Der Vasken's Sermon on August 4, 2019
Aug 7, 2019
In the name of the Father and of the Son and of the Holy Spirit.
"Der Hayr, what did Jesus eat? Der Hayr, where did He sleep? Der Vasken, did He ever take a vacation?"
I just returned from directing the last session of our diocesan St. Vartan Camp program. This camp program is housed at the beautiful Ararat Center in upstate New York, which is a perfect location with its open-flowing valleys surrounded by the Catskill Mountains of New York. There, during the seven days I was at camp, I had many opportunities to teach, preach and interact with the children and teens of our diocese.
Each morning our program would begin with a twenty-minute worship service. Included in those twenty minutes was a short daily message presented by me or one of the visiting clergy of our diocese. These services took place about 9:00 a.m. or 9:30 a.m. every morning. And each morning by looking at the young faces and their expressive eyes, I could tell who slept well the night before and who stayed up far past the nightly curfew.
So I and the other clergy would wonder from time to time whether the message was actually "sinking in" or was it "falling" on sleeping, tired ears? And what surprised me regularly was that, later in the day, while shooting a basketball with them or in one of the classrooms teaching or even just sitting down on a bench with the campers, I heard a young camper repeat something--a phrase, a sentence or even just a thought--that I said earlier in the day during our morning worship message.
That type of thing happened more than a few times and each time I found myself amazed. "How did he or she remember that? They looked like they were half asleep," I would think to myself. From there, their questions would begin flowing. Questions like: "What did Jesus eat? Where did He sleep? And did He ever take a vacation?" I loved those questions, but I think I loved the opportunities to share thoughts and answers with these young minds even more so. I particularly liked the question: "Did Jesus ever take a vacation?" And so in answering them, I would think back on our recent pilgrimage and tell them stories of times when Jesus and His disciples went away from the crowds and rested and spent time in private prayer. Like last week's feast for example, on the day of Transfiguration, when Jesus took His disciples to a mountain, and on the top of that mountain, they rested and they prayed. The same was true after He fed the crowd of 5,000 people with 5 loaves of bread and 2 fish. The same was true after His own baptism when He entered into the wilderness for forty days or in the Garden of Gethsemane, on the night before His arrest.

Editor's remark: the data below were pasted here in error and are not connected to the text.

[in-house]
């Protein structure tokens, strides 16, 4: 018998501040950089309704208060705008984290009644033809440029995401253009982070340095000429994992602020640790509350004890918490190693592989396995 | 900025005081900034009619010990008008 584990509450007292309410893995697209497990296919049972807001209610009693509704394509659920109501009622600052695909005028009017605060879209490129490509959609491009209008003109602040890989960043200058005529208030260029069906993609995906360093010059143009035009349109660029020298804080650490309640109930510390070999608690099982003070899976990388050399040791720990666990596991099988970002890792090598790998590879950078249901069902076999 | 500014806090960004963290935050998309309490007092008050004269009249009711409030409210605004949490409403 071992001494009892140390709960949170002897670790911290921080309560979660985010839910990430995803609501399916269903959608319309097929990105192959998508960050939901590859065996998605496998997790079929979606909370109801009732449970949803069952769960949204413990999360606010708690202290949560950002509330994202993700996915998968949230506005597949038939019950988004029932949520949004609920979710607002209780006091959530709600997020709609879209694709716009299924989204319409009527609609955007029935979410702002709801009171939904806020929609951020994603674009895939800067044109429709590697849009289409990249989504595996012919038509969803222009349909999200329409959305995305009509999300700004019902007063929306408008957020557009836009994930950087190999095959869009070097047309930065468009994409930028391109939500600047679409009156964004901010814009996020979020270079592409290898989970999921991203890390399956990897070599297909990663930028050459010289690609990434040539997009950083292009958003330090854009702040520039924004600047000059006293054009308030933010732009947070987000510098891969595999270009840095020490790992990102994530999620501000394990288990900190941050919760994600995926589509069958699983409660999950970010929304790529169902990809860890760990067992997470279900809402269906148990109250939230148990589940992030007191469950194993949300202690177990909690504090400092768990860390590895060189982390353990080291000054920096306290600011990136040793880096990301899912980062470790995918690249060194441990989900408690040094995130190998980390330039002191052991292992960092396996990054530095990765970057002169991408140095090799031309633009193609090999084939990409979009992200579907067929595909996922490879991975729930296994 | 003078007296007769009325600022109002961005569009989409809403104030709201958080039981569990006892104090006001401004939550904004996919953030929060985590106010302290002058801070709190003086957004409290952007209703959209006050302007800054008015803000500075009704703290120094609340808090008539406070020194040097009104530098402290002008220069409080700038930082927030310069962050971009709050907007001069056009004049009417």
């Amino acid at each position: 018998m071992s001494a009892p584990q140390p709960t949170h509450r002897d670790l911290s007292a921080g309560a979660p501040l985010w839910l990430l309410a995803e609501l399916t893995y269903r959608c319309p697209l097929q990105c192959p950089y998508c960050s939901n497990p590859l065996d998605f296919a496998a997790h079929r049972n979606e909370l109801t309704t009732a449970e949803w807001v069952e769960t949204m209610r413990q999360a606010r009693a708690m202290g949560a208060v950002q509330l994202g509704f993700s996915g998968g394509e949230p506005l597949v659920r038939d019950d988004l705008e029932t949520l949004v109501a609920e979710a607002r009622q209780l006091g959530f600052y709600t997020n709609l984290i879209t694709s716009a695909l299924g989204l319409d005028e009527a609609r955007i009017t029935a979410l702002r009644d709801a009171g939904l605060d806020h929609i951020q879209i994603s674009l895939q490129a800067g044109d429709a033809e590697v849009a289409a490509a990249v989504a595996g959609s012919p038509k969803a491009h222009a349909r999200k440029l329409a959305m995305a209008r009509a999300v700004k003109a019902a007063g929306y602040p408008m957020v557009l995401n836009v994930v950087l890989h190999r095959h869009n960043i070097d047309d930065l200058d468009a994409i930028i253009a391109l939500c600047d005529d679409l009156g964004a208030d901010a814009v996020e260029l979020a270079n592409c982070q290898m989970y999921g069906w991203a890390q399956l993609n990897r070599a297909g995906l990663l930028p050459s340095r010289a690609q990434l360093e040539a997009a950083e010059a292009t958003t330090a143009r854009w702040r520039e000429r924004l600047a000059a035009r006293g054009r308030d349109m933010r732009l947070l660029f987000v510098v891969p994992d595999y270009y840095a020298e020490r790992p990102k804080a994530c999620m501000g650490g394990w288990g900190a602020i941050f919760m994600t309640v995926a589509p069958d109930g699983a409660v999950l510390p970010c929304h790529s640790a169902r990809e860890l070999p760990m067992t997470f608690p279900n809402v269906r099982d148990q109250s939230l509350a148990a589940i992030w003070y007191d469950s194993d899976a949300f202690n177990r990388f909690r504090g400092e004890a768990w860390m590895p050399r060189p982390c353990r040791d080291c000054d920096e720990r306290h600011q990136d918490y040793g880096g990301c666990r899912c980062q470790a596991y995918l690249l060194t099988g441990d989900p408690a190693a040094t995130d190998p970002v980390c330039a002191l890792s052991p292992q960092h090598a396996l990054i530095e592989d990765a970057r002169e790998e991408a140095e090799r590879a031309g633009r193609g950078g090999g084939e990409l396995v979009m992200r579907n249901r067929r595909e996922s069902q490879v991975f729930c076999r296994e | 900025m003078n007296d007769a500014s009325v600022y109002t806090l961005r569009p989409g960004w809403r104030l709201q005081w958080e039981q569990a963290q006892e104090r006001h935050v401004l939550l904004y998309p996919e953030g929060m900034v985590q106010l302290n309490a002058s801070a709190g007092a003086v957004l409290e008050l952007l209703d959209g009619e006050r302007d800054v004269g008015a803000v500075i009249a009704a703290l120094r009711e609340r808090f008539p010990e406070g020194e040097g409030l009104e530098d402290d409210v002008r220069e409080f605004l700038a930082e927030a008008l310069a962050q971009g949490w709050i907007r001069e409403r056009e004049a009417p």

The reality for many of us is that what the Bible taught us to do to keep ourselves refreshed and connected to God has eroded over time. For too many of us, gone are the days of summer vacations, restful weeks and family time. Life no longer slows down during the summer for far too many people. And that's a sad reality because life moves by us all too quickly. We live in a very fast-paced world. There always seems to be too much to do with too little time to do it and even less time to rest.
Yet, God showed us that rest is not only appropriate but also, it is right. And "rest" in the biblical sense means to set aside a period of time for "holy use"--a time with God, a time with family and a time for ourselves. So on this first Sunday of August, ask yourself:
- Do I place as much care in scheduling my rest as I do in scheduling my work?
- I work hard to take care of my family, but do I also rest to take care of my family?
- How is your summer going?
- Have you found time for rest and time for family and time to be with God?